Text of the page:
Arts and culture in England was thrown a lifeline last night after the Government announced a £1.57bn support package for the beleaguered sector.
The money, in the form of emergency grants and loans, will help protect the country’s world-class cultural, arts and heritage institutions.
Thousands of organisations including theatres, museums, galleries and live music venues have been pushed to the brink by the coronavirus lockdown.
Many venues have warned that they will go out of business in the coming months without support – with some already closing their doors permanently.
Shadow culture secretary Jo Stevens welcomed the funding boost but said it was “too little, too late” to save many regional theatres and arts organisations.
The multi-billion pound sector employs more than 700,000 people and supports thousands more freelancers, many of whom have slipped through the Government’s coronavirus support net.
Boris Johnson said: “From iconic theatre and musicals, mesmerising exhibitions at our world-class galleries to gigs performed in local basement venues, the UK’s cultural industry is the beating heart of this country.
“This money will help safeguard the sector for future generations, ensuring arts groups and venues across the UK can stay afloat and support their staff whilst their doors remain closed and curtains remain down.”
The Government’s package includes £1.15bn for cultural organisations delivered through £270m of loans and £880m of grants.
There will also be £100m for the national cultural institutions and £120m to restart construction on heritage construction projects in England.
It will mean an extra £188m for the devolved administrations incluing £97m for Scotland, £59m for Wales and £33m for Northern Ireland.
Labour ’s Ms Stevens said: “Whilst we welcome the announcement of a much-needed injection of cash into the sector for many this is too little too late.
“The Government needs to ensure that this vital funding gets to those theatres and other organisations currently teetering on the brink and fast.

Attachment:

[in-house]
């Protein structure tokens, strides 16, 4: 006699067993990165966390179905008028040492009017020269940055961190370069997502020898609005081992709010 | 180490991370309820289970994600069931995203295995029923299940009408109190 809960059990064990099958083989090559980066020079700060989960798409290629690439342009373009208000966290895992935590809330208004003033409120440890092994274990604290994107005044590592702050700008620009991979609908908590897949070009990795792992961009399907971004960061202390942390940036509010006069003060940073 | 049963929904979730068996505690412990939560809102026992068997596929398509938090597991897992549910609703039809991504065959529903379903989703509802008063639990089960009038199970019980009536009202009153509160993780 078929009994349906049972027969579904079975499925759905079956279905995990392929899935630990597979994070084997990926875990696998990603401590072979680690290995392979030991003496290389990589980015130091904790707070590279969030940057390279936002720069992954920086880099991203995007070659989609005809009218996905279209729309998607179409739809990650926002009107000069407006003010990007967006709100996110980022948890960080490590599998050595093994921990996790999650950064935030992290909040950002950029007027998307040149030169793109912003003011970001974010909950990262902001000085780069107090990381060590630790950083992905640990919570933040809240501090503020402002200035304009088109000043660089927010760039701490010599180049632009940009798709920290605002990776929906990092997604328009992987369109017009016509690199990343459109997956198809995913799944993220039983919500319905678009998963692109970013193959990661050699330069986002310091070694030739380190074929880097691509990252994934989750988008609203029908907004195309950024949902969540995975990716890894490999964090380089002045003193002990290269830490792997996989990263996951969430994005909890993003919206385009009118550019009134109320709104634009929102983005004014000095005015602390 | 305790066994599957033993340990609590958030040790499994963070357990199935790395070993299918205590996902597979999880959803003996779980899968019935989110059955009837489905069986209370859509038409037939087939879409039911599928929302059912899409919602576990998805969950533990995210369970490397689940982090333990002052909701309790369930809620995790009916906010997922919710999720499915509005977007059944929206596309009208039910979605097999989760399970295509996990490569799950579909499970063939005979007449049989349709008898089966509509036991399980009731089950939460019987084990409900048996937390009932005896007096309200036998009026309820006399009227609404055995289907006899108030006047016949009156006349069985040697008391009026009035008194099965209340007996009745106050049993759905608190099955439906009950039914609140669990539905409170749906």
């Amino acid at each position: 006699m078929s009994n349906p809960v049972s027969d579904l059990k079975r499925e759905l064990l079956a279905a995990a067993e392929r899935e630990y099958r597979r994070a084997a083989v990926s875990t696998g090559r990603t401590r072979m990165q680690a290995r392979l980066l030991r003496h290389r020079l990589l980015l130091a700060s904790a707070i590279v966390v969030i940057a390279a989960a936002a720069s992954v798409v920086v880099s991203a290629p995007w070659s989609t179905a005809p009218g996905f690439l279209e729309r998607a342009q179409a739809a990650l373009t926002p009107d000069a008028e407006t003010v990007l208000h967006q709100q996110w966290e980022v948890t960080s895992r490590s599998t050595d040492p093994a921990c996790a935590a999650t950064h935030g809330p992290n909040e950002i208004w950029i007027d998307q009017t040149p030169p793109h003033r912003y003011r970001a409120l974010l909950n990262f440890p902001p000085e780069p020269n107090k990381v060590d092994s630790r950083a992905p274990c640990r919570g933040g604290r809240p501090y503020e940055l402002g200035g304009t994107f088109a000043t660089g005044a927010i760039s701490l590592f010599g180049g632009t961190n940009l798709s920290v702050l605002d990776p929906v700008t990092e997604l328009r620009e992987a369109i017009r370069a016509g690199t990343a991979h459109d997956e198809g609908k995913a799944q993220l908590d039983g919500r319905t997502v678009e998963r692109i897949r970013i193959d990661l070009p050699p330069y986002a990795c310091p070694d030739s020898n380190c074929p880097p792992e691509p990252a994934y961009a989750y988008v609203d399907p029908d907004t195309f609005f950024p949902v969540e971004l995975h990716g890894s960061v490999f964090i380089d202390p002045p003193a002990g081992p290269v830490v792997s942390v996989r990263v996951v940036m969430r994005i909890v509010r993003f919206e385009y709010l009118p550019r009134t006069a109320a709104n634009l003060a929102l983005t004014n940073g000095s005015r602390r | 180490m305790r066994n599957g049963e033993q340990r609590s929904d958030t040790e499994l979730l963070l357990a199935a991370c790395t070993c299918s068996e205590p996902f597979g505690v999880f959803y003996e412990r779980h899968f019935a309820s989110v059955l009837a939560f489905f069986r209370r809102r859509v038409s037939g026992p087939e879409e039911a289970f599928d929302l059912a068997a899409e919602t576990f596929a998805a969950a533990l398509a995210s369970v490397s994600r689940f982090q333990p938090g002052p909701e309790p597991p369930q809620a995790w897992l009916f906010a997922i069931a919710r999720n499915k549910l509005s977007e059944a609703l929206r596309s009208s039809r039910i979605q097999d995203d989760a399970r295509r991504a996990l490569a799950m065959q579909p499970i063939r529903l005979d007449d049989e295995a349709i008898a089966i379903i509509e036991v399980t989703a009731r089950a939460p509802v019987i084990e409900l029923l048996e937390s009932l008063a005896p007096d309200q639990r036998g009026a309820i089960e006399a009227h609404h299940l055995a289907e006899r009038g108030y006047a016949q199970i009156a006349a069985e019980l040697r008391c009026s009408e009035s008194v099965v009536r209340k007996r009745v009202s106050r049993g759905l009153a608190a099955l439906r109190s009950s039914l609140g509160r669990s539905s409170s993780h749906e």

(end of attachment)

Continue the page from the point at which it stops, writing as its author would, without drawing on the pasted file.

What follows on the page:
“Especially those across the towns and small cities where live performance venues and other arts organisations are so valuable to local economies providing many interdependent jobs, particularly in hospitality.”
Sir Nicholas Serota, Chair, Arts Council England, said: “I know our amazing artists and creative organisations will repay the faith that the government has shown by demonstrating the range of their creativity, by serving their communities and by helping the nation recover as we emerge from the pandemic.”
Alex Beard Chief Executive, ROH said: “This is a vital next step on the road to recovery for the industry and will help to support and sustain the UK’s vibrant arts ecology through this crisis. Over the months ahead we will need to draw all on our collective ingenuity and determination to adapt to the realities of re-opening our theatres.”
Andrew Lloyd Webber said: “This news is truly welcome at a time when so many theatres, orchestras, entertainment venues and other arts organisations face such a bleak future. It is absolutely critical that Britain’s cultural sector is restored to health as soon as possible, and I look forward to seeing the details of the rescue package.”
Duncan Wilson, Historic England’s Chief Executive, said: “Covid-19 has hit all sectors of our economy hard, including our heritage. The historic places that help define our country are at risk of being lost forever. This emergency funding package from the Government will be a lifeline for our sector, kickstarting repair works at our historic sites which matter most to local communities.“
Playwright James Graham said: “Theatres and live performance venues play a vital economic and social role not just in places like London’s West End but in every town and city across the country. In normal times, we are a profitable and world-beating industry, and we can be again.“
Tamara Rojo, Artistic Director and Lead Principal dancer of English National Ballet, said: “This package gives our sector a fighting chance of survival.”